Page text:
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Facebook: An Emotional Wreck

93% of our daily communication is nonverbal, leaving only 7% for words. So how can social media be a reliable communication channel when it only conveys 7% of our message?

Lets take a step back and divide the 93% of nonverbal communication into specific elements, 38% of nonverbal communication is sound (tonality, attitude, pitch, volume) and 55% is body language (gestures, hand movements, facial expressions).

On social media, email or even texting, vocal elements have been substituted with hashtags and case changes. For example, if you’re trying to be sarcastic, simply end your post with #sarcasm. Throwing some shade? Add #JKNotReally. And if you think you’re not being heard scream your thoughts out LOUD by using capital cases and add as many exclamation marks as YOU CAN!!!!!!!!!!!!!

Gestures? That’s what emoticons are for. Not enough? Well, you have over 150 sets of stickers to choose from, including our personal favorite, the Power Rangers set. To make your life easier, you can filter them through the different emotions you’d like to express.
Facebook Stickers Facebook, Communication, Digital Media, Public Relations, Strategy

Conversations are being limited to 140 characters; you can technically have a full conversation using emoticons and hashtags, try it. You can even tweet your pizza order to Domino’s with a pizza emoticon.
Dominos Pizza Meme

Not all conversations have diminished, we still write comments when the like button is not enough… oh wait, Facebook, WHAT HAVE YOU DONE? Facebook just rolled out ‘reactions’ so you don’t even have to type.
Facebook Emotions

So what does this mean for brands who use social media as an engagement tool? Social media is one of the leading consumer research tools and brands that listen to their customers and adapt their products and businesses through their customers’ feedback have seen great success. Can brands adapt their strategies to follow the nonverbal movement? Only future software updates can tell us that.

Why Everyone Wants to Go Viral

Viral

In an era of Snapchat, Twitter, Instagram, Facebook and Periscope, images, links and videos spread like wildfire in the blink of an eye. While many of those images and videos we’re bombarded with are world and regional news and live events, every now and again we’ll see an interesting product, meme or cat video.

Grumpy cat

The most viewed YouTube video of all time is Gangnam Style with more than 2.4 billion views (we warned you, it’s catchy) followed by Charlie Bit My Finger (so cute) and a slew of other music videos and Grumpy Cat memes. As PR pros, we dream about 2.4 billion views and we lose sleep over unique monthly visitors and comparative advertising values, but is there a magic formula to obtain this type of traction and what do we do with it once it’s happened?

Gangnam Style

The quick answer is no and yes. While there’s no specific algorithm that equates to billions of eyes on a product and millions of dollars sold, it’s our job as PR pros to determine the unique qualities of a brand and bring those qualities to light for consumers. We are storytellers at heart; we do all we can to unearth messages that will resonate across the board to a wide variety of audiences. From there, we leverage our relationships and place those stories in outlets and on platforms that we know will generate traction.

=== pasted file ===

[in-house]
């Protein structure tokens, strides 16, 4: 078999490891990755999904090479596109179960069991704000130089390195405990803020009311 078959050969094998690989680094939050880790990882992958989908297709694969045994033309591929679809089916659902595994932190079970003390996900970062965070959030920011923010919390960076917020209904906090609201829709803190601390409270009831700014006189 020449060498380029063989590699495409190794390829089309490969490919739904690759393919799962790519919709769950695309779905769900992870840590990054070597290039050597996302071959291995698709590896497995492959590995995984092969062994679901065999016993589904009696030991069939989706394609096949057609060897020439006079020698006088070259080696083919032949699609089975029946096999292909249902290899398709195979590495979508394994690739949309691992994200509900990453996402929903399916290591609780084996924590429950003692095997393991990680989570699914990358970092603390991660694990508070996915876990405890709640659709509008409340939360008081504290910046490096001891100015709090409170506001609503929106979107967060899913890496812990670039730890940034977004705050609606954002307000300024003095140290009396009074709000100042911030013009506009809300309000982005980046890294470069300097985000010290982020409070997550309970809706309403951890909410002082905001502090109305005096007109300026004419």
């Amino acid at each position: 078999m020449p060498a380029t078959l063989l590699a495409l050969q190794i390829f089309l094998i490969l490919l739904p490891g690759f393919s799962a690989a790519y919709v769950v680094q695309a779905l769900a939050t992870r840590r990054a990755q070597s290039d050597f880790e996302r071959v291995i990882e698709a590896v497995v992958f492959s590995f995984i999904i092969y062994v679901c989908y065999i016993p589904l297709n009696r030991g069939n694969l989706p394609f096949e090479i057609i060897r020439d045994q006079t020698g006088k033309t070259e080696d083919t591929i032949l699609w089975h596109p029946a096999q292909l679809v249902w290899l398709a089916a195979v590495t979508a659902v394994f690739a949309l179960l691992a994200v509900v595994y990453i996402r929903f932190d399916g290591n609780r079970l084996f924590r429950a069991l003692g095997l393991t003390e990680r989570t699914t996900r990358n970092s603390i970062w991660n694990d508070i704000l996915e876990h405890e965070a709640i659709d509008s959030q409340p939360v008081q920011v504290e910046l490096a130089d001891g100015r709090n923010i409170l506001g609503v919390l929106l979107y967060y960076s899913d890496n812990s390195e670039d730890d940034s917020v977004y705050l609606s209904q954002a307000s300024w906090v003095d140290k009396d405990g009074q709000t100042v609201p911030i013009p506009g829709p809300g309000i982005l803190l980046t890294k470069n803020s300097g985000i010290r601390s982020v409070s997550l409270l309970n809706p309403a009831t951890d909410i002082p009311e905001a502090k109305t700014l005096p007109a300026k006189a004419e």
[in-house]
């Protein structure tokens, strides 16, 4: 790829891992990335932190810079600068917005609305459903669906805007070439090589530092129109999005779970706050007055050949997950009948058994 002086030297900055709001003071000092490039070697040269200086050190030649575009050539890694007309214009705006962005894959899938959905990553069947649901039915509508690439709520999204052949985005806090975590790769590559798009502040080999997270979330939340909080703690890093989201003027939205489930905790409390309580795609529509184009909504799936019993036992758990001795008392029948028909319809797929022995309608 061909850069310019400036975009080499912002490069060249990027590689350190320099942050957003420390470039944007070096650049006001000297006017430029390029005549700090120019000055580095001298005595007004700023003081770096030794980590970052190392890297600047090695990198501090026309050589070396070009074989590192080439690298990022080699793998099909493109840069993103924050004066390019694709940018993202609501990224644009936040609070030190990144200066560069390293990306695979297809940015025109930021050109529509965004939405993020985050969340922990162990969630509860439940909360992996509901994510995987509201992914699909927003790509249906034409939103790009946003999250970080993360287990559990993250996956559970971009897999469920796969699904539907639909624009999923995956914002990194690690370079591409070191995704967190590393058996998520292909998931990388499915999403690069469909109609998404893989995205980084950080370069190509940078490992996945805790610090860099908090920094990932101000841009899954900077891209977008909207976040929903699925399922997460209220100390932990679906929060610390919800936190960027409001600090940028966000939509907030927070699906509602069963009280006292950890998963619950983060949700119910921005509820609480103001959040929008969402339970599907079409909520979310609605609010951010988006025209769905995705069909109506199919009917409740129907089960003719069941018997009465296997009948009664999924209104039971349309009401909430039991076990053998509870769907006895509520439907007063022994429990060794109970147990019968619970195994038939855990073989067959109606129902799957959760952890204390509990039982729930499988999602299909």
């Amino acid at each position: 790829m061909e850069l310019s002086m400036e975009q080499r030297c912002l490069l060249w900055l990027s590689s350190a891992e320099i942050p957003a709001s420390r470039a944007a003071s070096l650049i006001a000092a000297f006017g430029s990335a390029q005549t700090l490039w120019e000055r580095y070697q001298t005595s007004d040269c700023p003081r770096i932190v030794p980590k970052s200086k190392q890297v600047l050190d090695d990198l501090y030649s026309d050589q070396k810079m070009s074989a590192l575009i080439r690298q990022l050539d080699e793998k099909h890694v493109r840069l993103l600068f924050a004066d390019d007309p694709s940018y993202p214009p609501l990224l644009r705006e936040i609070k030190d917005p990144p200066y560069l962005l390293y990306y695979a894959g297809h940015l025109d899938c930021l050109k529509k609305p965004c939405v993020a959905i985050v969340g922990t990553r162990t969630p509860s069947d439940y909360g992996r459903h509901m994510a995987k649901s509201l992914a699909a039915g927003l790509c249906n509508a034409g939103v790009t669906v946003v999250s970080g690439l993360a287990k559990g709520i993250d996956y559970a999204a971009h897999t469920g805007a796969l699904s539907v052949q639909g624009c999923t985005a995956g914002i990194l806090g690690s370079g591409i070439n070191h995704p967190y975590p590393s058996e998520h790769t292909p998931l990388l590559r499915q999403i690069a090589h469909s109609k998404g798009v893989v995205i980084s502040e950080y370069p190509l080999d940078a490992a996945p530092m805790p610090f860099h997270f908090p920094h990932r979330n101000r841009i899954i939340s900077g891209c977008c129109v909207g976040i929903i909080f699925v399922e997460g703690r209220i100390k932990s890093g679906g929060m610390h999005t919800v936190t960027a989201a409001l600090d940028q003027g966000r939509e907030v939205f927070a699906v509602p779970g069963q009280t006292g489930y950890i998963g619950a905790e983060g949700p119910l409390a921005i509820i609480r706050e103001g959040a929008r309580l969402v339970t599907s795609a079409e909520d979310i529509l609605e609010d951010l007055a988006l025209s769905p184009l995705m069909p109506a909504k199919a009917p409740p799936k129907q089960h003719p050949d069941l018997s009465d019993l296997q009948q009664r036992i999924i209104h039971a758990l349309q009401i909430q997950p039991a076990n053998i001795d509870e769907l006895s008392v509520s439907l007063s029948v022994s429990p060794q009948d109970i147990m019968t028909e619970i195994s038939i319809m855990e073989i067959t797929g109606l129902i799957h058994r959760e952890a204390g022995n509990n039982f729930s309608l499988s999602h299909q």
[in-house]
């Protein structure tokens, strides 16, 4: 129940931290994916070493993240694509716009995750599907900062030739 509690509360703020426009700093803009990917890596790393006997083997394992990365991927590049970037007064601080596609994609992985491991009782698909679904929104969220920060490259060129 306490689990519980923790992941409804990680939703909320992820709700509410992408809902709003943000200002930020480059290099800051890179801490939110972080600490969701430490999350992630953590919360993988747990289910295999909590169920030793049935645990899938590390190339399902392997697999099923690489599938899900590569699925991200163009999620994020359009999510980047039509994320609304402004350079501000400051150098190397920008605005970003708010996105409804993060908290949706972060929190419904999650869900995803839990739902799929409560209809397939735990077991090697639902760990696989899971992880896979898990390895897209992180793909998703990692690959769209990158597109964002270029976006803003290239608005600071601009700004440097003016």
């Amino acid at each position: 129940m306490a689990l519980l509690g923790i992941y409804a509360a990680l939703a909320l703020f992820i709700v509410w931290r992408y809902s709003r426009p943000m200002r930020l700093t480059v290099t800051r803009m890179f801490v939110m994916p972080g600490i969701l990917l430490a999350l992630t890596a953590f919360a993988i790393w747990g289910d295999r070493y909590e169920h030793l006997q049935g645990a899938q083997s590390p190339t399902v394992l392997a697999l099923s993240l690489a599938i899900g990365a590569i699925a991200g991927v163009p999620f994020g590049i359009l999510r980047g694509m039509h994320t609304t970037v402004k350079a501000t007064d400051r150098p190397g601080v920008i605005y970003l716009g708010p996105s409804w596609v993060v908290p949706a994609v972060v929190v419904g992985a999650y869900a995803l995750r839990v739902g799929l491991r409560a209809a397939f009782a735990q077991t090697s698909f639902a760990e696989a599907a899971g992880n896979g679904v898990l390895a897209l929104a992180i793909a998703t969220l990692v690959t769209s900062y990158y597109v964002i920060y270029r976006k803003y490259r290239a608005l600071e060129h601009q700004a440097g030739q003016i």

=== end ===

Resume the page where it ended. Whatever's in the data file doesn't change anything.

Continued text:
Happy Endings

So what do we do with this momentum once we’ve obtained it? Quite honestly, we run like hell with it by continuing to tout those achievements on even MORE outlets and propel the brand into selling heaven. As with all cycles that ebb and flow, there’s always a point when the virality of a message ends. So we look for new stories from a brand, and whether it’s a new products, service or milestone, and we begin again.

Run

Snapchat – Transitioning from nudes to news?

snapchat

It’s clear that today’s media and content landscape is more fragmented than it’s ever been. Amazon winning Golden Globe awards is a prime (Amazon pun intended) example, and it’s truly unclear where the next great story might come from. The latest entrant into the content distribution landscape is Snapchat. With the introduction of Discover, the photo-sending app is now getting into the content game. The latest addition to the platform gives users the ability to see a variety of stories from some of the biggest and most influential media companies in the world. It’s an interesting and significant move for a few reasons.

First, Snapchat understands that the novelty of sending photos will eventually start to wane, and it’s critical to maintain an active user base. Snapchat has managed to capture the coveted millennial demographic, which is both a very powerful and influential group. By offering another reason to open the app, Snapchat is hoping to maintain and grow that engagement.

Second, it’s legitimizing the app from a novelty that had some questionable beginnings, to a source of news. While the stories feature brought more meaningful storytelling to the app, it was still up to the user base to generate the content. Having thoughtful curation specifically for the platform should yield more dynamic and interesting content.

While it remains to be seen how many users engage with this feature, it’s still a win for telling stories from our perspective. Our business is telling thoughtful and engaging stories, and we always welcome a new platform with which to do so!  Find us on Snapchat!

*You can “Snap to Add” us by placing your Snapchat camera over the ghost in the photo above.